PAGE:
Holcombe said researchers have known for a long time that there is a link between diet and cancer. These findings suggest that we should do additional research and clinical studies on grapes and other natural products that may prove effective in helping to prevent cancer, he said.
The grape study received support from the California Table Grape Commission and the UCLA Bionutrition Unit. The authors declare no financial interest or conflicts of interest.
Source: University of California, Irvine
The French, with all their cheese and cream sauces have pretty much concluded that "Wine" is a good thing.
The good thing. It's a natural food...No presription, no regimen, no doctor bills!!
I eat raisins like candy, so I must be okay!..............
In the Bible, grapes and foods made from grapes were very special......now we know why.......
Great...now Welch’s 100% Grape Juice will go up in price again. Aaargh
Love that stuff
So many good California wines. So little time.
Ok, so now where do I go to find “grape powder”?
If the researchers had a consulting relationship with the Grape Commission or stock in a company that stands to benefit from the research results that would be one thing. But if the Grape Commission provides a grant to the University, that isn’t what I would call a conflict of interest.
If the private sector does not sponsor research, that leaves the government and foundations (most of which are lefty). Government control of the research budget is not a good thing.
First rule of science - skepticism. Here is how this sort of study funded by grape growers works. You compare a tablet of red wine (resveratrol) which lacks required dosage; or which has required dosage but is not digestible in tablet form; with grade powder which mixed with water is easily digestible. You get the predictable result: red wine (reserveratrol) tablets don’t work but grape powder does. This tells us nothing and is a scientific trick. Liquid supplements work best, followed by capsules, followed by tablets. Resveratrol supplements come in many forms - some are liquid and are encapsulized in a medical lab under vacuum to preserve potency, some are powder put in a capsule with alcohol, some are hard tablets which may just pass through your digestive system. If you buy resveratrol without alcohol and stabilized in an air tight capsule you will get the true potency. I found it easier and more certain than carrying bottle of grape juice around with me.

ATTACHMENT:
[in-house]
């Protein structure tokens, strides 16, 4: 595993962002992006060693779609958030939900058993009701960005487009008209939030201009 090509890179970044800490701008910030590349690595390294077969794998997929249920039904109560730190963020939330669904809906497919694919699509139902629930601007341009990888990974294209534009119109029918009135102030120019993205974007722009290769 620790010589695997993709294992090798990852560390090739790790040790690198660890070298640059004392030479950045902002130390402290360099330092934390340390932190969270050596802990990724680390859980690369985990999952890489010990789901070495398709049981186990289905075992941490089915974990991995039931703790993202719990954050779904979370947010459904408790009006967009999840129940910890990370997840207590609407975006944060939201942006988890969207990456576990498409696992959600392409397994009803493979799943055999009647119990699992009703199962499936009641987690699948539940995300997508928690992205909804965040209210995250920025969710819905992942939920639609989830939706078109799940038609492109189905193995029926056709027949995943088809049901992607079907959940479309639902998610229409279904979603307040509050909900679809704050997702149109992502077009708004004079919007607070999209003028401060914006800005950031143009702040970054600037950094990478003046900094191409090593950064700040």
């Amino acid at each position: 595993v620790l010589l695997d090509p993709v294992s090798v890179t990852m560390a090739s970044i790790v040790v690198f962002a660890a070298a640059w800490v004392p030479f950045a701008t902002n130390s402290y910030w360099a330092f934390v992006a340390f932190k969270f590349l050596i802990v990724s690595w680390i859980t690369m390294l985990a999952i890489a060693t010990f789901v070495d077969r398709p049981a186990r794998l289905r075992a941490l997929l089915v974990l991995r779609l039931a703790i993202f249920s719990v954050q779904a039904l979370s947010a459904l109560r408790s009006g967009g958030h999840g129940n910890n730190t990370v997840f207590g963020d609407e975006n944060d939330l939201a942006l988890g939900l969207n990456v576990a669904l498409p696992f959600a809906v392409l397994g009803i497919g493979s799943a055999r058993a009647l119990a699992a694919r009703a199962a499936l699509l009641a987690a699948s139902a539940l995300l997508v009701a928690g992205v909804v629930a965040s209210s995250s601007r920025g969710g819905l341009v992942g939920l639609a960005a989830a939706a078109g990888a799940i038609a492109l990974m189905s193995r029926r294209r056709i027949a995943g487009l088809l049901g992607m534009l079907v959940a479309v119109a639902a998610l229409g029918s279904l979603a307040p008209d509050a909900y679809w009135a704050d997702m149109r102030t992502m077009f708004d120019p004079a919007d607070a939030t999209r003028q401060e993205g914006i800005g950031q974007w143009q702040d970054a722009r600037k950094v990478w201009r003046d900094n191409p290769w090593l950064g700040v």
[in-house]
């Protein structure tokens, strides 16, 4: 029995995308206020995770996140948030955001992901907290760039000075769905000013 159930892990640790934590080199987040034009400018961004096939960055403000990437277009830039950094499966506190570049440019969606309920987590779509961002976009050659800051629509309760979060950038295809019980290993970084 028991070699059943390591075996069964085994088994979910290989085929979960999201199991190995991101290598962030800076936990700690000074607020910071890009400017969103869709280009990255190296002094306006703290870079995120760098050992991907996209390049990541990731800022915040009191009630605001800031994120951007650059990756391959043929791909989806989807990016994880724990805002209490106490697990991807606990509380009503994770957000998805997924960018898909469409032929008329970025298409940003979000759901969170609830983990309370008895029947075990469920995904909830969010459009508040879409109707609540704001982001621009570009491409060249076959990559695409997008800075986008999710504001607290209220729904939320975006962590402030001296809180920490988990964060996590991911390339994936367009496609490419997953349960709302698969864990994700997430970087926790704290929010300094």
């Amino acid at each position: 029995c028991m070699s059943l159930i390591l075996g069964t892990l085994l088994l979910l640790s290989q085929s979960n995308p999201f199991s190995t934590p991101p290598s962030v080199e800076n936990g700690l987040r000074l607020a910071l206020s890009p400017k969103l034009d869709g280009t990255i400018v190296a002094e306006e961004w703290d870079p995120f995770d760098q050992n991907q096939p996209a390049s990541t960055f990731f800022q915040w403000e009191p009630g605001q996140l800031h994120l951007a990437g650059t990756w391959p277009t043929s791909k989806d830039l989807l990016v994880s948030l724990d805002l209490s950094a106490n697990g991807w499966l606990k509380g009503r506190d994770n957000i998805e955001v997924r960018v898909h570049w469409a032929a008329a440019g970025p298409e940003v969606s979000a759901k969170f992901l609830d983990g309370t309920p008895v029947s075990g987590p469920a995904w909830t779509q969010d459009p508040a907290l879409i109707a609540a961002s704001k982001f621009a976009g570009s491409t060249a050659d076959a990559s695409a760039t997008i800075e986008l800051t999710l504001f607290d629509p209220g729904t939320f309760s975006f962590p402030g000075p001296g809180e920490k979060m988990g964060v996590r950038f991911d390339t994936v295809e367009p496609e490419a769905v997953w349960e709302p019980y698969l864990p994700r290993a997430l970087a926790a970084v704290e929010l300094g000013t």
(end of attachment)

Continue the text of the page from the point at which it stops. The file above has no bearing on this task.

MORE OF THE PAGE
How was it established that the tablet used in the study is not digestible?
Does the liquid grapes work?
I do not know how the actual study was performed because the news release does not tell us. I am just guessing that they comparied a solid tablet with a liquid mix of grape powder - the liquid will absorb quicker and better compared to the tablet which needs enzymes to break it down. So the tablet may metaphorically move through your digestive tract without being absorbed; or more accurately put, without being absorbed much. If that is what they did in this study then it is not an apples to apples comparison; or shall we say liquid to liquid study.
In the study the researchers are reporting the grape powder drink mix worked to block abnormal growth pathways. Go down to a vitamin store - check out prices for liquid vitamin C (highest), vitamin C in a capsule(next highest), and vitamin C in a tablet(lowest). Liquid vitamins and supplements are always more expensive and also more effective. Even better is any vitamin in an intravenous shot for instant absorption. Coming soon may be an intravenous shot of resveratrol (grape extract).
Does the liquid grapes work?......I don’t see why not! This calls for a full set of experiments.........Apply for a government grant to see if drinking wine will help keep you healthy. Study might take years to complete, though.........;^)